out the observation and a large section of high level flaring
for t he last 3 ks. Time intervals with count rates > 50 ct
s
1
(PN) and 15 ct s
1
(MOS) were cut from subsequent
data analysis, leaving a net good time for each camera of
11 ks (MOS 1 & MOS 2) and 7 ks (PN). For NGC 3310,
there was a high level of flaring throughout almost the en-
tire observation. In order to extract any useful information
from the data, we accepted time intervals with relatively
high background count rates (< 140 ct s
1
[PN] & < 30 ct
s
1
[MOS]), providing us with relatively clean data below
6 keV. This left net good times of 9 ks (MOS 1 & MOS 2)
and 7 ks (PN).
3.2 XMM-Newton Data Analysis
The X-ray spectra of NGC 3256 & NGC 3310 were ex-
tracted using circular regions of radii 45 and 40 arcseconds
respectively. The background regions were taken close to
c
2003 RAS, MNRAS 000, 1–13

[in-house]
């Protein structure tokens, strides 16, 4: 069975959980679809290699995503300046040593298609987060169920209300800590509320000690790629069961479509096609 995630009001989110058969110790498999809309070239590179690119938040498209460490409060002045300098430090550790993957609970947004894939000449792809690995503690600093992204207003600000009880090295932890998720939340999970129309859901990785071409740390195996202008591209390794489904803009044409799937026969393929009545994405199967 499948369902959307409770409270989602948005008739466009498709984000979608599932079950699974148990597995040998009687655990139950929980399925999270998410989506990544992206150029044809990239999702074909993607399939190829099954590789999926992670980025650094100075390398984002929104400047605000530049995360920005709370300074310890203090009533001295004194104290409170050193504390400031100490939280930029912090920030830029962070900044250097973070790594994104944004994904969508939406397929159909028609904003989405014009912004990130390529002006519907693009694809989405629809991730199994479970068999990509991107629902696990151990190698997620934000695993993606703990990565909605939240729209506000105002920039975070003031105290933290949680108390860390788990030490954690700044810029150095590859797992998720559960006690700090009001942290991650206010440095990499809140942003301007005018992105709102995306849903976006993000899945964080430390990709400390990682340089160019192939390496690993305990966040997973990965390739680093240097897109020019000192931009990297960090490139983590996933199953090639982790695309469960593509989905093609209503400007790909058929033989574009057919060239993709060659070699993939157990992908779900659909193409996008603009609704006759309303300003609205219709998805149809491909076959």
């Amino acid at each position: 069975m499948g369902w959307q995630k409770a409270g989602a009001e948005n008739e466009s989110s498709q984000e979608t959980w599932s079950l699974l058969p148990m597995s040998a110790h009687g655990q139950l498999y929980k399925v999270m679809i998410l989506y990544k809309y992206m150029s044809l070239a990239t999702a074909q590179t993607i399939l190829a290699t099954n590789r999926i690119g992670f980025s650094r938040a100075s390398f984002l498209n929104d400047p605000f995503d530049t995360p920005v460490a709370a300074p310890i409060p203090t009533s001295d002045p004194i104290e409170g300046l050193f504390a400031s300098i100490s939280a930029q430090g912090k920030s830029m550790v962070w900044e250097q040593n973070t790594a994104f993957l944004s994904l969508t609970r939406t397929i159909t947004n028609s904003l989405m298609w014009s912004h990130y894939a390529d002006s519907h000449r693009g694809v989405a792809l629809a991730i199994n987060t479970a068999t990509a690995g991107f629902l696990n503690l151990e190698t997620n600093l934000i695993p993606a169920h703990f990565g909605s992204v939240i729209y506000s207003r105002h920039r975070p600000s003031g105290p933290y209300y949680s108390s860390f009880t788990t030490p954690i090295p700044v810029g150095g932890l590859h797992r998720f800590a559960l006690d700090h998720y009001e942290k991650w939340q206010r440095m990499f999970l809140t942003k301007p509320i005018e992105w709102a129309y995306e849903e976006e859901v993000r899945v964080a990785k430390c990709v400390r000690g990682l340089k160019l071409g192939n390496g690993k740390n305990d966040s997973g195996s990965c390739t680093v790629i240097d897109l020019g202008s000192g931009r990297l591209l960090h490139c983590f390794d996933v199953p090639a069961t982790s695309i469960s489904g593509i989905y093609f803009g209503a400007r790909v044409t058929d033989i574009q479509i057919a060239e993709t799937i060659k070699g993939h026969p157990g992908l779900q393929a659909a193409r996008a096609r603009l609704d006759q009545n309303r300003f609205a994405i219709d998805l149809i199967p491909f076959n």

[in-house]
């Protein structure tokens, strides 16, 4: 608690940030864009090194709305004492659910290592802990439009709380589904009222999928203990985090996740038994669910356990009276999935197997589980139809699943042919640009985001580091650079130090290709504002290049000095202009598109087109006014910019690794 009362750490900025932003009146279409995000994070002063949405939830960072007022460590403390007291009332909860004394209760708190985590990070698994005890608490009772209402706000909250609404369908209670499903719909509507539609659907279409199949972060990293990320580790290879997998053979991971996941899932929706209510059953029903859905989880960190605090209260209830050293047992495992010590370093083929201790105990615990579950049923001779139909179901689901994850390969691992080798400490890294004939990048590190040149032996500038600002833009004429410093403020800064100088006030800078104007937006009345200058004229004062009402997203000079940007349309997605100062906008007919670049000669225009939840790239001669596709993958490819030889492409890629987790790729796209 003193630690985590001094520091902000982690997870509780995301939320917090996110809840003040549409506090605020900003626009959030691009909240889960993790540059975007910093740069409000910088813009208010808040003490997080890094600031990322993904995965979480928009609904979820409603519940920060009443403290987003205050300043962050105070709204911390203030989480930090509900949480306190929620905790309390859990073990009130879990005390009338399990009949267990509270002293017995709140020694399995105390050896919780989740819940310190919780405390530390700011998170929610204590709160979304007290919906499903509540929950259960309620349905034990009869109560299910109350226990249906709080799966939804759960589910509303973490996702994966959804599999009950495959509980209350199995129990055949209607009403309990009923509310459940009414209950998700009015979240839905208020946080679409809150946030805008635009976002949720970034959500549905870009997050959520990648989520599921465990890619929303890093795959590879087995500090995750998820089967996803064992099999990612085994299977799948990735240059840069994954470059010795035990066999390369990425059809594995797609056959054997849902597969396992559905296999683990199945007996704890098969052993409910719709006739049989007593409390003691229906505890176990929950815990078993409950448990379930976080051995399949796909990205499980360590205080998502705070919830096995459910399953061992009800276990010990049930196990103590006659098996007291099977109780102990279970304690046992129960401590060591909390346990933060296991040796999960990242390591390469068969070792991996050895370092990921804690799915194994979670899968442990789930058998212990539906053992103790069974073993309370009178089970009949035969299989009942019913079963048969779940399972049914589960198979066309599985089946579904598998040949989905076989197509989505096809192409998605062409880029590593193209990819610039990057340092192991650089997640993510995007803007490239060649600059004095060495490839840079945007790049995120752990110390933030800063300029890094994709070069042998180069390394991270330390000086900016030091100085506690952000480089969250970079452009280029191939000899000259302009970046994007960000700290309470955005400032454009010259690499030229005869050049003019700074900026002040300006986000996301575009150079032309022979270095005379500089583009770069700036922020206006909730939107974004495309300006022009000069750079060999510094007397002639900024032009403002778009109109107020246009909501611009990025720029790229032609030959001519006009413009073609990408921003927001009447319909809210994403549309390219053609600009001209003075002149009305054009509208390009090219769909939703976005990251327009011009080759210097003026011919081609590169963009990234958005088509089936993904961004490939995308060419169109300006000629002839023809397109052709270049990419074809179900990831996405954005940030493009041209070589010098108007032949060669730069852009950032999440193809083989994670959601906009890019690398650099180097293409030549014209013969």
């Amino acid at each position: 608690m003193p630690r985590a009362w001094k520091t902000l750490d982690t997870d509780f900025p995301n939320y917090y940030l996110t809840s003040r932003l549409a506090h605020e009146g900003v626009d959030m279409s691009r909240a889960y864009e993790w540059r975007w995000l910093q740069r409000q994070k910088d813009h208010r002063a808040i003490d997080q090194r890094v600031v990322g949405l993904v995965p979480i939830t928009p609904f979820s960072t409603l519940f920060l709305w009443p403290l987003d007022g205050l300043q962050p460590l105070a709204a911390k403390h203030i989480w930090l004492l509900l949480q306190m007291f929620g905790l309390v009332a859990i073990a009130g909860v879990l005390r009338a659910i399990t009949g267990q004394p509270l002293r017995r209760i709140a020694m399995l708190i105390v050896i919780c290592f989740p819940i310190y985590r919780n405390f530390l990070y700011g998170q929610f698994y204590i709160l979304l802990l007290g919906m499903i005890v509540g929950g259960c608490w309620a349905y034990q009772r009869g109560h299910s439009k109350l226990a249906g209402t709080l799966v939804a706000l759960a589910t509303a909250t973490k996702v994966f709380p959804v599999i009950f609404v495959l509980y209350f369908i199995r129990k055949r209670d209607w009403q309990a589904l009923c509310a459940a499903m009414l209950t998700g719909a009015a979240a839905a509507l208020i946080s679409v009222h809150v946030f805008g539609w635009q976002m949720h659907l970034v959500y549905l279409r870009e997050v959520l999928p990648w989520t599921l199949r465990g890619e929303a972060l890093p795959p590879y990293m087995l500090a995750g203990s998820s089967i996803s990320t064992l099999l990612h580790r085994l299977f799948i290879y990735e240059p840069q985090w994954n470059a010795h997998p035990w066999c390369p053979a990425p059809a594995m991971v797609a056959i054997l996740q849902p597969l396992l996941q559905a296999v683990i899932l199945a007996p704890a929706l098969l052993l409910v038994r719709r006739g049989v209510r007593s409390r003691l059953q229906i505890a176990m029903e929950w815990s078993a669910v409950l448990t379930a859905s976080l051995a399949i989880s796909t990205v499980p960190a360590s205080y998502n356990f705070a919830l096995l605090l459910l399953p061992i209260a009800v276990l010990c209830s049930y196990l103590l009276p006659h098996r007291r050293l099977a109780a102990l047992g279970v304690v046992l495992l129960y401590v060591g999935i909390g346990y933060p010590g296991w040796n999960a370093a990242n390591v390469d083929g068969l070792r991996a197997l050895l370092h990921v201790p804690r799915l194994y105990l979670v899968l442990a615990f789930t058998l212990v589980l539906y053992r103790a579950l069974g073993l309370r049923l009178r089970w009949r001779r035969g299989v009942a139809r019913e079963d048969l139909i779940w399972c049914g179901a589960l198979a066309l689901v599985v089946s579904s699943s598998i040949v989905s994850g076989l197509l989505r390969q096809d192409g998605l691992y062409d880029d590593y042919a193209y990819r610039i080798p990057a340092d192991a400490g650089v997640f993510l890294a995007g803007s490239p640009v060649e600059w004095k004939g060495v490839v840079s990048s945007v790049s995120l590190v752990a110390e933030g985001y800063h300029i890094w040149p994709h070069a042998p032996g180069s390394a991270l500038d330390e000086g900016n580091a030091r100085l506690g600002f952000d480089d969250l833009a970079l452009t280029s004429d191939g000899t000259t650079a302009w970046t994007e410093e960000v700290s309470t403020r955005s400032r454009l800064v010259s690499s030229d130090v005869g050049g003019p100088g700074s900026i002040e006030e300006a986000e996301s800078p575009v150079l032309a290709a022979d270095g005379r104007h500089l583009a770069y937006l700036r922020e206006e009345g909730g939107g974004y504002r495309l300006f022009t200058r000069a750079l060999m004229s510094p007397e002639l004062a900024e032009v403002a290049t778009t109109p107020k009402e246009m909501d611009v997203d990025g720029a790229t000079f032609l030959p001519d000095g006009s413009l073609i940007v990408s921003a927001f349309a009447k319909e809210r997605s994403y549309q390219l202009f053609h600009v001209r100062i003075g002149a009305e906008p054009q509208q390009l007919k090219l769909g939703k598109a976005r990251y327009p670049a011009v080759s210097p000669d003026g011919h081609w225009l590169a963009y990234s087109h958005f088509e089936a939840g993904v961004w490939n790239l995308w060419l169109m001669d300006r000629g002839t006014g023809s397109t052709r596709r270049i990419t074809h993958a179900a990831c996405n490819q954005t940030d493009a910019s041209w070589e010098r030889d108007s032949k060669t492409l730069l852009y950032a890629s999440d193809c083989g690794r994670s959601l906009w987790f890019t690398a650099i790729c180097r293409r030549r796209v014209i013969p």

4 L. Jenkins et al.
Figure 1. [ Top] XMM-Newton EPIC soft (0.3–2 keV, left) & hard (2–10 keV, right) X-r ay images of NGC 3256. The images are the sum
of all 3 detectors, and ar e convolved wi th a 1 pixel (4 arcsecond) HWHM 2-D Gaussian mask and displayed with a logarithmic scale.
The intensity minima/maxima correspond to surface brightnesses of 3 × 10
5
/3 × 10
3
ct s
1
(soft) and 3 × 10
5
/8 × 10
4
ct s
1
(hard), and the contours correspond to 2 × 10
4
/ 1 × 10
3
ct s
1
(soft) and 8 × 10
5
/5 × 10
4
ct s
1
(hard). [Lower left] Chandra (0.3–
8 keV) linearly scaled image of the (dot-dashed) boxed region shown in the XMM-Newton image, adaptively smoothed wi th a 3σ local
significance threshold. [Lower right] Chandra X-ray contours corresponding to surface brightnesses of [0.4,0.7,1.1,1.8,2.1,3.2,4.3]×10
4
ct s
1
overlaid on an XMM-Newton OM UVW2 (λ
central
=2120
˚
A) image of NGC 3256.
each source, using as large an area as possible with approx-
imately the same DET-Y d istance as the source region (to
ensure similar low-energy noise subtraction). We used th e
SAS task ESPECGET with standard filtering to simultan-
iously extract source and background spectra as well as cre-
ate response matrices (RMFs) and ancillary response files